British man's 15-month visa battle to save wife, stranded in Damascus.
'Suffering from agoraphobia, depression and post-traumatic stress disorder, Wallace has been signed off work until 2014. Legislation brought in the month the pair left Syria insists that spousal visas are only given if the British spouse is earning £18,600.
'Wallace says he was advised by friends who used to work at the British consulate that his wife should apply for a familial visit visa, which would allow her to at least spend six months with her daughter.
'But that visa has been rejected twice, on grounds that Soulaf, an Alawite Muslim from the same sect as President Bashar Assad, would be "unlikely to return to Syria".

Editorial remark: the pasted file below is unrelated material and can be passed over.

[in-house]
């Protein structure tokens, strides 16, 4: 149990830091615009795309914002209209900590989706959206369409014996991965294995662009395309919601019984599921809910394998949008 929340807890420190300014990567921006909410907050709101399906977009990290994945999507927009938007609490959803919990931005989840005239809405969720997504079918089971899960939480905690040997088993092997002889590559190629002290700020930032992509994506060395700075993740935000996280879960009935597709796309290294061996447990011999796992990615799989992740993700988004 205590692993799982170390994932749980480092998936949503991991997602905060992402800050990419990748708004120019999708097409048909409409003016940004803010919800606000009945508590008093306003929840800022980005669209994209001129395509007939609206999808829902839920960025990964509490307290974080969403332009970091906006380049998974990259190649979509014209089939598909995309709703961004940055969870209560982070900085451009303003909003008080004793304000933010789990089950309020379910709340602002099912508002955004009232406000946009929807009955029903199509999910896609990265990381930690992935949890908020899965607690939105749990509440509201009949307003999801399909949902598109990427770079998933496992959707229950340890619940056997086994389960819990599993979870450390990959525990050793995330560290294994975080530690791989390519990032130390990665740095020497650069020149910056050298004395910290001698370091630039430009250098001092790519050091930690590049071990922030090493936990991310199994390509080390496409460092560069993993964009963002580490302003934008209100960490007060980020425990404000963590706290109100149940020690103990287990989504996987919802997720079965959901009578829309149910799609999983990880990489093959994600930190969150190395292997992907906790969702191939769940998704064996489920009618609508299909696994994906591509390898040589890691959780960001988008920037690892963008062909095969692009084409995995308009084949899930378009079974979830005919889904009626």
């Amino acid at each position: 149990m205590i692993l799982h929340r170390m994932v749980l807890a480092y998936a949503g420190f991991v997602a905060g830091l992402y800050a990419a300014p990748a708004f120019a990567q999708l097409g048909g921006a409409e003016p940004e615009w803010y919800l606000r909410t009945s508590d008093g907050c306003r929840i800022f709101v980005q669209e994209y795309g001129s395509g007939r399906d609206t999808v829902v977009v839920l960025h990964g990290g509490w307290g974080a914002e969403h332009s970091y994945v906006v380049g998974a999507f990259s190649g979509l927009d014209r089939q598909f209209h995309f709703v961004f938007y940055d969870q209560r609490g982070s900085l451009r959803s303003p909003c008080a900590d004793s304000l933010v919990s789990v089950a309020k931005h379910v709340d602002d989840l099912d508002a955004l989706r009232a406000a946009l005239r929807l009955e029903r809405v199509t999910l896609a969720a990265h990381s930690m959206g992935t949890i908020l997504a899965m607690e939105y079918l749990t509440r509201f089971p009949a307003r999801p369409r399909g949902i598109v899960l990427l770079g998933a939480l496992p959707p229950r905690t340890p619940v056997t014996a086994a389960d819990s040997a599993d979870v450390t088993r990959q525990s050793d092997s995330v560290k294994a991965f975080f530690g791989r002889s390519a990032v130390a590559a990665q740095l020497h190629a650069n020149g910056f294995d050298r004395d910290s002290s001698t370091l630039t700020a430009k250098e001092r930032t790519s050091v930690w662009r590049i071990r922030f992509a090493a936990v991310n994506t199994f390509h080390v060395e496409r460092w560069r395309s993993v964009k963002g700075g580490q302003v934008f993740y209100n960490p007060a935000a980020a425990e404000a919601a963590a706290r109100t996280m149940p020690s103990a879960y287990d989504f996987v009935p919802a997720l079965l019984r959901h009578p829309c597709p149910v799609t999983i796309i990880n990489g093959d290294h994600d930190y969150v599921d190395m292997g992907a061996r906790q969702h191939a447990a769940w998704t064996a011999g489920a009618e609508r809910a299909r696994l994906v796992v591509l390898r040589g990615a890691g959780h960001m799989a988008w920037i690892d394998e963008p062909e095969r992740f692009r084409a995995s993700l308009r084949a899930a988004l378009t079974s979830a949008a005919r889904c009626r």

'"My daughter and I have been under gunfire and our house rattled by horrific explosions, as well as witnessing horror not seen here on mainstream media," Wallace said.
'"My daughter is nine, she knows what is happening, she knows where her mum is, but sometimes she doesn't even want to talk to her mum on Skype, she doesn't want to acknowledge where she is. It's so upsetting. Soulaf is desperate to see her daughter and there is nothing we can do.
'"I do want to get back to work, but it's a Catch 22, if my wife could come back, she could help with earning and childcare. And the horror of knowing anything could happen to my wife, any day, is not helping me get well."'